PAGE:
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Open Access Research article

A novel bead-based assay to detect specific antibody responses against Toxoplasma gondii and Trichinella spiralis simultaneously in sera of experimentally infected swine

Gertie CAM Bokken1*, Aldert A Bergwerff12 and Frans van Knapen1

Author affiliations

1 Institute for Risk Assessment Sciences (IRAS), Division of Veterinary Public Health, Faculty of Veterinary Medicine, Utrecht University, Yalelaan 2, 3584 CM Utrecht, The Netherlands

2 Department of Veterinary Public Health and Food Safety, Faculty of Veterinary Medicine, Ghent University, Salisburylaan 133, 9820 Merelbeke, Belgium

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Citation and License

BMC Veterinary Research 2012, 8:36  doi:10.1186/1746-6148-8-36

Published: 28 March 2012



A novel, bead-based flow cytometric assay was developed for simultaneous determination of antibody responses against Toxoplasma gondii and Trichinella spiralis in pig serum. This high throughput screening assay could be an alternative for well known indirect tests like ELISA. One of the advantages of a bead-based assay over ELISA is the possibility to determine multiple specific antibody responses per single sample run facilitated by a series of antigens coupled to identifiable bead-levels. Furthermore, inclusion of a non-coupled bead-level in the same run facilitates the determination of, and correction for non-specific binding. The performance of this bead-based assay was compared to one T. spiralis and three T. gondii ELISAs. For this purpose, sera from T. gondii and T. spiralis experimentally infected pigs were used. With the experimental infection status as gold standard, the area under the curve, Youden Index, sensitivity and specificity were determined through receiver operator curve analysis. Marginal homogeneity and inter-rater agreement between bead-based assay and ELISAs were evaluated using McNemar's Test and Cohen's kappa, respectively.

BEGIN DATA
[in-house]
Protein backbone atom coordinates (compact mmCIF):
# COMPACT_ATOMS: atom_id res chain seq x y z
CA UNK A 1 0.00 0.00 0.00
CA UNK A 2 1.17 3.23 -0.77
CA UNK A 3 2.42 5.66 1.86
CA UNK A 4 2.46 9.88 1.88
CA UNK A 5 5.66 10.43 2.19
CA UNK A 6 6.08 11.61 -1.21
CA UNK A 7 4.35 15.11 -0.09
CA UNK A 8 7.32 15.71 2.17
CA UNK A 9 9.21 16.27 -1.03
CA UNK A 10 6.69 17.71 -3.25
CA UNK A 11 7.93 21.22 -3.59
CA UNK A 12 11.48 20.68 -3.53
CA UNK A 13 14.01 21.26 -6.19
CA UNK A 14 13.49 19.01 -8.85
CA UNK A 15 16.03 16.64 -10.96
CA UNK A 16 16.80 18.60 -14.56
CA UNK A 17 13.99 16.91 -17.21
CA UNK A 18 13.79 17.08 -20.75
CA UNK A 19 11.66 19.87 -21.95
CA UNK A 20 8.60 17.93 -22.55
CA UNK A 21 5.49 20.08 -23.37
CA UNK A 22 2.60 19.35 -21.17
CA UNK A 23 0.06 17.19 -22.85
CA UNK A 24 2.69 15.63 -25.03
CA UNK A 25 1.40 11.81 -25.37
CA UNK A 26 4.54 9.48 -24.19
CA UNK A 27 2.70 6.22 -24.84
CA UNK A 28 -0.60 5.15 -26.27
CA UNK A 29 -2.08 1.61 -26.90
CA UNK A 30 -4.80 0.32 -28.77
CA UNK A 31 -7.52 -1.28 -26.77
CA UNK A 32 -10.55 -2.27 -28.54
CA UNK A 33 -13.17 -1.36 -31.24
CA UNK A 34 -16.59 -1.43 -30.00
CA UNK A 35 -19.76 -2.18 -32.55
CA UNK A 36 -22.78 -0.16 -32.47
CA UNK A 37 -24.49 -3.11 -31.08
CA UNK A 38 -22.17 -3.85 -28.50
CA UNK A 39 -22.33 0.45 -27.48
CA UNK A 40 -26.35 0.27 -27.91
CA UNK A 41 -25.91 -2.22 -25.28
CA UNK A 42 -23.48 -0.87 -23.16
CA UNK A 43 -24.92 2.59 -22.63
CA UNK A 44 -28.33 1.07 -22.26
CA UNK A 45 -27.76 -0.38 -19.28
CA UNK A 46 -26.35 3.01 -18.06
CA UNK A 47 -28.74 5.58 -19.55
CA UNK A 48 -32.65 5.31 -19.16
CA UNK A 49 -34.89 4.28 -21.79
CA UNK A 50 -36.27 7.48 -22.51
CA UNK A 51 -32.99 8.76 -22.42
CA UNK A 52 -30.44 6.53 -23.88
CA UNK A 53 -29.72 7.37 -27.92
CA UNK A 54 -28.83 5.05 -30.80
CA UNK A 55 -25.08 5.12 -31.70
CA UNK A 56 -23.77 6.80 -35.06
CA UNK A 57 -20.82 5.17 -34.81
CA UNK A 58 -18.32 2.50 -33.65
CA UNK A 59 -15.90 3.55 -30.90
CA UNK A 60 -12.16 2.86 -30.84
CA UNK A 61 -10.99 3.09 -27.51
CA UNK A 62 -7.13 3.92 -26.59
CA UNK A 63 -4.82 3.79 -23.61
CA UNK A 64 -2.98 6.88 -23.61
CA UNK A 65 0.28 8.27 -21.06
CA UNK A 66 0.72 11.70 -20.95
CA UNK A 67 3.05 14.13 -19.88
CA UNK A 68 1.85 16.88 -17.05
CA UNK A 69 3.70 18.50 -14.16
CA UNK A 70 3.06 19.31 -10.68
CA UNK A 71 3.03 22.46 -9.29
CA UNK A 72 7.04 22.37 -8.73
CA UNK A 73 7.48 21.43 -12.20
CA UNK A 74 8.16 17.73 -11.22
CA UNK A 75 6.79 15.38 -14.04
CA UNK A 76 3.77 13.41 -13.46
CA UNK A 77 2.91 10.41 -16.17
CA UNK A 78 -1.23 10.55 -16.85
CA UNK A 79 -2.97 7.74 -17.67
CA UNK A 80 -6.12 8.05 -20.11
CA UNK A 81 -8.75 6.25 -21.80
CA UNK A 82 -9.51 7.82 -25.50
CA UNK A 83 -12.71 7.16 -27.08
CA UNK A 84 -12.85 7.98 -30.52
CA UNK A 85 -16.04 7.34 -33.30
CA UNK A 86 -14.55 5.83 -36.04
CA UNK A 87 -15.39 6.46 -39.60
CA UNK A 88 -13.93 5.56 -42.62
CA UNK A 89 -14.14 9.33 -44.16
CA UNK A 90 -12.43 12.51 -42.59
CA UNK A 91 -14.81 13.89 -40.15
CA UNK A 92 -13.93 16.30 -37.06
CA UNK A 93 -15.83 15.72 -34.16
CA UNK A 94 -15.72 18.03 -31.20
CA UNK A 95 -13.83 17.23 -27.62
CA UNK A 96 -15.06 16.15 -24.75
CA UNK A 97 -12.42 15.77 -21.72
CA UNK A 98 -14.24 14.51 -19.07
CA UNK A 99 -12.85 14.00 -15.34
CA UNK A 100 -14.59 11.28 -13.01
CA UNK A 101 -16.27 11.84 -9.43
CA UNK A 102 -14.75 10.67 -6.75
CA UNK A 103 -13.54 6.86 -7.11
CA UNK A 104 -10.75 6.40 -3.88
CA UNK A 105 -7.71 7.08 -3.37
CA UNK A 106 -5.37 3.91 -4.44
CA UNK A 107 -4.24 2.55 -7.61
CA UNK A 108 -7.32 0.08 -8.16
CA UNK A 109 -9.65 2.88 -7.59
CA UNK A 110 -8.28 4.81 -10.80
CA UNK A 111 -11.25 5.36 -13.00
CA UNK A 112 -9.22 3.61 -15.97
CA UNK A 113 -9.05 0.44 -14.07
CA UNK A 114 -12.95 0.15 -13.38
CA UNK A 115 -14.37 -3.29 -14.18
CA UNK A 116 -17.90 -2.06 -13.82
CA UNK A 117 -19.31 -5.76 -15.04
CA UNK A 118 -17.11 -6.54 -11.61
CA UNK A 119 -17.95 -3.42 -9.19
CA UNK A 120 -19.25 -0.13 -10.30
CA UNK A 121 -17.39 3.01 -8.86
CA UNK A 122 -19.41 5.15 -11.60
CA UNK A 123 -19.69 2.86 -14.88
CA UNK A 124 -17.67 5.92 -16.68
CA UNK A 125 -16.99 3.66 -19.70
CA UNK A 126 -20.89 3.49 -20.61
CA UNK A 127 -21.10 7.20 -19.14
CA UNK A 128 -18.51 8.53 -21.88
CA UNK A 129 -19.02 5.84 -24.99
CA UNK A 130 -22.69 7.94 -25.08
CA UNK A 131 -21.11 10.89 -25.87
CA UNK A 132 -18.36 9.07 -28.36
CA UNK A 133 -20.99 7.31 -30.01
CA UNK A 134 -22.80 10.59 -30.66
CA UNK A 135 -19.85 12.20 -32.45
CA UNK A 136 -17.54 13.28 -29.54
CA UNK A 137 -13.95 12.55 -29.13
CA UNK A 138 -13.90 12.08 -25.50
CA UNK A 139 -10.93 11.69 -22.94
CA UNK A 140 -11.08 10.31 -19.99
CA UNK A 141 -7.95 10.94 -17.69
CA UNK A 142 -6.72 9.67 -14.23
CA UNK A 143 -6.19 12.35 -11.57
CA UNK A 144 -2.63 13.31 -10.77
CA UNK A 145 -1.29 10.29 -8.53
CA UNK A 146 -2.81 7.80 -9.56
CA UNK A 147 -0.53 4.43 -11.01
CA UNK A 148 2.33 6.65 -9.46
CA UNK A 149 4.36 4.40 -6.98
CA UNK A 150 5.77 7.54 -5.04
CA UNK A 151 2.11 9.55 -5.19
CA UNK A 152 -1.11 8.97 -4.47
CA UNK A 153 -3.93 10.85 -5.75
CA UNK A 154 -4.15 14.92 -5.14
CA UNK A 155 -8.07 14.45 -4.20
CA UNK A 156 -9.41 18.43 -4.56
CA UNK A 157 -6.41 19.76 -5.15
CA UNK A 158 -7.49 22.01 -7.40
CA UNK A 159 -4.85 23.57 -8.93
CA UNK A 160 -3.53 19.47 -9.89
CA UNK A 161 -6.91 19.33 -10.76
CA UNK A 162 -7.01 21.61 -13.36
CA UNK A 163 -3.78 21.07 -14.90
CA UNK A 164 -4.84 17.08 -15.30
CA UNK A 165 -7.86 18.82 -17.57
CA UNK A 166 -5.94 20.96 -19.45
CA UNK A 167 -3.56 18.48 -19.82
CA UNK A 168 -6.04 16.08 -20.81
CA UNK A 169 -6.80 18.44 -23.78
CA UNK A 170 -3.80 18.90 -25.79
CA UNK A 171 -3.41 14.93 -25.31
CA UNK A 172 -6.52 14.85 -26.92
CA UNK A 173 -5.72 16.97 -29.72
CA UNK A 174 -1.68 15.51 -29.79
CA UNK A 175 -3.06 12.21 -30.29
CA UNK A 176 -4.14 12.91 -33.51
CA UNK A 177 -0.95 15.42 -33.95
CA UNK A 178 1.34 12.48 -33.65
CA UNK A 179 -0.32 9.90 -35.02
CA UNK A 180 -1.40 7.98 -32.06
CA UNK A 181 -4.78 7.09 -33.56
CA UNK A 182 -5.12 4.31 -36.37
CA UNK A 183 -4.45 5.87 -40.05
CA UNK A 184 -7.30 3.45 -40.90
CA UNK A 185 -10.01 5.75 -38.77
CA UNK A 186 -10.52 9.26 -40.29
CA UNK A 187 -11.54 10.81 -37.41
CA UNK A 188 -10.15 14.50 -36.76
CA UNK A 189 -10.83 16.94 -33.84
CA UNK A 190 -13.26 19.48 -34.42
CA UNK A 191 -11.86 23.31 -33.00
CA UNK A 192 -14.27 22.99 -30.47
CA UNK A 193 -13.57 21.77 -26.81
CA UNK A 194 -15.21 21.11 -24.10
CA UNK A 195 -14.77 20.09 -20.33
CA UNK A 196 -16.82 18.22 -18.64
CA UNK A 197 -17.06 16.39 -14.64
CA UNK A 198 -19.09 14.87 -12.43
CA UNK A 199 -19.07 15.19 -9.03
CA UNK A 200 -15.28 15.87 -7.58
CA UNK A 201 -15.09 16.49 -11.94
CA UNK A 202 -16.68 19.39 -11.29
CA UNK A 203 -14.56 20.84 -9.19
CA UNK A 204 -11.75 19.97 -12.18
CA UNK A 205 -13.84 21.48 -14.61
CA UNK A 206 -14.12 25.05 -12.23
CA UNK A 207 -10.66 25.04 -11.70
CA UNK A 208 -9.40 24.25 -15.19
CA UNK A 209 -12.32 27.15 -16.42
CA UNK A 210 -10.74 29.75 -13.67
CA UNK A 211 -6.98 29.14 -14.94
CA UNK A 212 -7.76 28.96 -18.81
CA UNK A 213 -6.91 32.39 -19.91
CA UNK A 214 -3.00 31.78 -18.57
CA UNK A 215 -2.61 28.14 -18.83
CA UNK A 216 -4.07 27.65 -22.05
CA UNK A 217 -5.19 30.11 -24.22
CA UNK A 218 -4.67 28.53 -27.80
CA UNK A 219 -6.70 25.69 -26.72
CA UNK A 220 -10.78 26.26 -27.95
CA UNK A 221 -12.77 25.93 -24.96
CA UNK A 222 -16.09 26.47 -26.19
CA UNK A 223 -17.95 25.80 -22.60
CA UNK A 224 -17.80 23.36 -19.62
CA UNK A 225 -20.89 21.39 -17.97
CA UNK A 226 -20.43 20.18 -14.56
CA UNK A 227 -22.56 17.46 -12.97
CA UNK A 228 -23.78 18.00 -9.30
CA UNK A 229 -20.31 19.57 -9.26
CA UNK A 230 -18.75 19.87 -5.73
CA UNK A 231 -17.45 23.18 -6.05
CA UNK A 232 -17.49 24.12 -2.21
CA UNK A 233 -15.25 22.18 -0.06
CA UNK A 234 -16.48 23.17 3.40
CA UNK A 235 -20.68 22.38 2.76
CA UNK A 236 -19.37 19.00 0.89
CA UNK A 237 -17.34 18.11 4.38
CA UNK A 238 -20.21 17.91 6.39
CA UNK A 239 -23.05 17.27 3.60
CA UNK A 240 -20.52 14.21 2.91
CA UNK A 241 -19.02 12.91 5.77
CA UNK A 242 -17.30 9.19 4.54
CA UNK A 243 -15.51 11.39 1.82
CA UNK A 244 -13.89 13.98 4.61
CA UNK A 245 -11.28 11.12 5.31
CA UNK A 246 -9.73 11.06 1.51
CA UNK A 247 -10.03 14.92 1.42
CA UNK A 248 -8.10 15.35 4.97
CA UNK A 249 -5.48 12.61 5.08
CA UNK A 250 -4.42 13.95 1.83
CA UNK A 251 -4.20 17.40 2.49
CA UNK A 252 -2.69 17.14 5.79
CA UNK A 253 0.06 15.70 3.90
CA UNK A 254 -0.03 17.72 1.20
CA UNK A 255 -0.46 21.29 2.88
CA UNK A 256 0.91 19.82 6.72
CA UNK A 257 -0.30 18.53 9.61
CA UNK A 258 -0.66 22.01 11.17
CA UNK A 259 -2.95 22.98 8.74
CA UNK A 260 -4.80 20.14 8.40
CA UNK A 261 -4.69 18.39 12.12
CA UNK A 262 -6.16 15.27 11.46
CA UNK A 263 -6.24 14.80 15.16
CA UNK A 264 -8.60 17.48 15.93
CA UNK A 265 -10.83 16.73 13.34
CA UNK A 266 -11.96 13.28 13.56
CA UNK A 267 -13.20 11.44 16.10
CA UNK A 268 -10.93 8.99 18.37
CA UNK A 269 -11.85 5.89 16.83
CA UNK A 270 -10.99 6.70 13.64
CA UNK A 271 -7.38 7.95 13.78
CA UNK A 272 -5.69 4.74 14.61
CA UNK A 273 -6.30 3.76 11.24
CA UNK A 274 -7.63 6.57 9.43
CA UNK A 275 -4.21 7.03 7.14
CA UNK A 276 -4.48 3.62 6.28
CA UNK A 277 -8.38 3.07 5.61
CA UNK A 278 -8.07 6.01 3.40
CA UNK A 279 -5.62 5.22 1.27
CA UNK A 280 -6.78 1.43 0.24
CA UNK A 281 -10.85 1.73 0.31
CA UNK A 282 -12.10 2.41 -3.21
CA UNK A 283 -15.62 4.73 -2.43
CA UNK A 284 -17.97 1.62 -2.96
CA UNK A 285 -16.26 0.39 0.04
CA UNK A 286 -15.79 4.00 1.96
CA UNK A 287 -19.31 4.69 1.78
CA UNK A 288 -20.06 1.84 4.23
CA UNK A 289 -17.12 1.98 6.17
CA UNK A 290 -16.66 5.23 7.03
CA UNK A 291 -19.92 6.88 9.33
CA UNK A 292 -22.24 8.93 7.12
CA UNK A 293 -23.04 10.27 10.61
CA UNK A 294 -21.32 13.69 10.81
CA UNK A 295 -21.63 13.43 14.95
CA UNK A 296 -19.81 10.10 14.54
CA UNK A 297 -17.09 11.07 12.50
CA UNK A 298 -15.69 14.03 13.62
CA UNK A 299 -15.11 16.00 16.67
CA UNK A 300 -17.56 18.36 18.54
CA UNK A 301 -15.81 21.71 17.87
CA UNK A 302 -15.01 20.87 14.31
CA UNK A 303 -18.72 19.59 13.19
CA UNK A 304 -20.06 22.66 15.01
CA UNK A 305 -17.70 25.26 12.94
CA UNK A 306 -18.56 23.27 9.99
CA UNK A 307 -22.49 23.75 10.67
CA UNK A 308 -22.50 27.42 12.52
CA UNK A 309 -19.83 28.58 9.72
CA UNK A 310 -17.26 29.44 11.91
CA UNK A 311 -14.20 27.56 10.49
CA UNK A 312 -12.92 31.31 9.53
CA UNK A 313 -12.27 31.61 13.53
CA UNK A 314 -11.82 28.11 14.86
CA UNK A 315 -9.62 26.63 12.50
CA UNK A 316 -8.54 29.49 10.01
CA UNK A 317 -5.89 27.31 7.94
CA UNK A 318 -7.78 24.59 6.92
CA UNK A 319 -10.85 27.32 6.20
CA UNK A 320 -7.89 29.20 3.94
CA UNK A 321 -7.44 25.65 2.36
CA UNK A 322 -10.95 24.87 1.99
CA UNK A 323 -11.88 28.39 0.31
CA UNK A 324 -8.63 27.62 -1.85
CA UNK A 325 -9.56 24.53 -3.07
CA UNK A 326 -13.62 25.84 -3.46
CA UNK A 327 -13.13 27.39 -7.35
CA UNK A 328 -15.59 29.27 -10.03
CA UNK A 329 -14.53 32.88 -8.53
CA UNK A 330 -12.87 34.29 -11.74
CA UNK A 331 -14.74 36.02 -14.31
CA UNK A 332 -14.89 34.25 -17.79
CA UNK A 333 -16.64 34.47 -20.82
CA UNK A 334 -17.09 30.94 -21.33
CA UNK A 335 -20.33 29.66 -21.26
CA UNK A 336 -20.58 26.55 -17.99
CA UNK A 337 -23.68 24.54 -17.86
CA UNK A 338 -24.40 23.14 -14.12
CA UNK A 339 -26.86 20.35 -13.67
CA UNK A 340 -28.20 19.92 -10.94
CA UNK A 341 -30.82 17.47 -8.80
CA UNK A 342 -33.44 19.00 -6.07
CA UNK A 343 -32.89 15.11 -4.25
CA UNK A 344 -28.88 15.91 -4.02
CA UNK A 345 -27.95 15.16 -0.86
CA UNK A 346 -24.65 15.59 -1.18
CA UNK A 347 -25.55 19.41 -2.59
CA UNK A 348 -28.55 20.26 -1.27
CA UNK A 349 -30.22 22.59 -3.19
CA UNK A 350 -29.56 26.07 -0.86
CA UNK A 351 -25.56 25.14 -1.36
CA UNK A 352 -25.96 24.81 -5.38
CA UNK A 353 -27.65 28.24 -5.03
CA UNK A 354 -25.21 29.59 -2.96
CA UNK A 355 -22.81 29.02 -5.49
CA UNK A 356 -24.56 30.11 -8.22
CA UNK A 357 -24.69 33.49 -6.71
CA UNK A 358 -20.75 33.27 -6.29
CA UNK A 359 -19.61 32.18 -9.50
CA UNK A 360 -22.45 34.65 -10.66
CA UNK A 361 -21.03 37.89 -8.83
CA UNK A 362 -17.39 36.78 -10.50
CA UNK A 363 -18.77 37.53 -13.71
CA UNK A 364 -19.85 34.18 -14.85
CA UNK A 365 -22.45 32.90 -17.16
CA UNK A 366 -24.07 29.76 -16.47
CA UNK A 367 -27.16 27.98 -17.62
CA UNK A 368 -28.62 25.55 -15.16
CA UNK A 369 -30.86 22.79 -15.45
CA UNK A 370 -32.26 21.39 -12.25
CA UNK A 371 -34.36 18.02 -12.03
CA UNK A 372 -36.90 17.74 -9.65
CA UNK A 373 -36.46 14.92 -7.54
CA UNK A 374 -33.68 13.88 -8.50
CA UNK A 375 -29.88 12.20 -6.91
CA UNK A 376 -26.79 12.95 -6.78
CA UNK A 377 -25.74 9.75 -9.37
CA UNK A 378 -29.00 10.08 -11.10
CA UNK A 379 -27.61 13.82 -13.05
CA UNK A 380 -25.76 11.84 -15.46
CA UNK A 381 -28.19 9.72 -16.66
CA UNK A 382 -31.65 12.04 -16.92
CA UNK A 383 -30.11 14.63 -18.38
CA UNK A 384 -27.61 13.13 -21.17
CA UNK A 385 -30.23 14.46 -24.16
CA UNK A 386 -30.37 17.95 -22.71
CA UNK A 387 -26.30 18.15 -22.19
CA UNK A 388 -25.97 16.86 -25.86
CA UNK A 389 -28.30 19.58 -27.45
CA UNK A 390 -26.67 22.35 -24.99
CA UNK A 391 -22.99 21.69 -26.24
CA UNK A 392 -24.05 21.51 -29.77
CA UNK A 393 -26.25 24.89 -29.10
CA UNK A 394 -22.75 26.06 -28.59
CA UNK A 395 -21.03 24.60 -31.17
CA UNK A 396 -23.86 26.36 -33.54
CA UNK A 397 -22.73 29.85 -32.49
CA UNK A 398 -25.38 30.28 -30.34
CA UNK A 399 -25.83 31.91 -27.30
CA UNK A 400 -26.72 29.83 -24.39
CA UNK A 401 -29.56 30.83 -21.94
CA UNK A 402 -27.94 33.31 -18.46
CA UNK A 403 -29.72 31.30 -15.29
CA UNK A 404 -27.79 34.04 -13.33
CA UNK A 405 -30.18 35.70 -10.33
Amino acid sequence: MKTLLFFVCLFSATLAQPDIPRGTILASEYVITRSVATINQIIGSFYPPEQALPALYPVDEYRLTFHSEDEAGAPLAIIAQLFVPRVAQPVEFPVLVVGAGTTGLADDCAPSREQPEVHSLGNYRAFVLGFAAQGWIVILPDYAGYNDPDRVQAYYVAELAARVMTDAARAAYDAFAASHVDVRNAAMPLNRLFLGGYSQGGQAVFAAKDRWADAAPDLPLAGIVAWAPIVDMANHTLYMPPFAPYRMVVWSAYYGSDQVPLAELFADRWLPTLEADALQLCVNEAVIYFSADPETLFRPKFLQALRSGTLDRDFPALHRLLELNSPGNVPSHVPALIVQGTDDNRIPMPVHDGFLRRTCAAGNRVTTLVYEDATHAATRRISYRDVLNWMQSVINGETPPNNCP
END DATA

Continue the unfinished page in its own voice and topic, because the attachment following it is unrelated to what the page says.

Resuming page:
Results indicated that the areas under the curve of the bead-based assay were 0.911 and 0.885 for T. gondii and T. spiralis, respectively, while that of the T. gondii ELISAs ranged between 0.837 and 0.930 and the T. spiralis ELISA was 0.879. Bead-based T. gondii assay had a sensitivity of 86% and specificity of 96%, while the ELISAs ranged between 64-84% and 93-99%, respectively. The bead-based T. spiralis assay had a sensitivity of 68% and specificity of 100% while the ELISA scored 72% and 95%, respectively. Marginal homogeneity was found between the T. gondii bead-based test and one of the T. gondii ELISAs. Moreover, in this test combination and between T. spiralis bead-based assay and respective ELISA, an excellent inter-rater agreement was found. When results of samples before expected seroconversion were removed from evaluation, notably higher test specifications were found.


This new bead-based test, which detects T. gondii and T. spiralis antibodies simultaneously within each sample, can replace two indirect tests for the determination of respective antibodies separately, while performing equally well or better.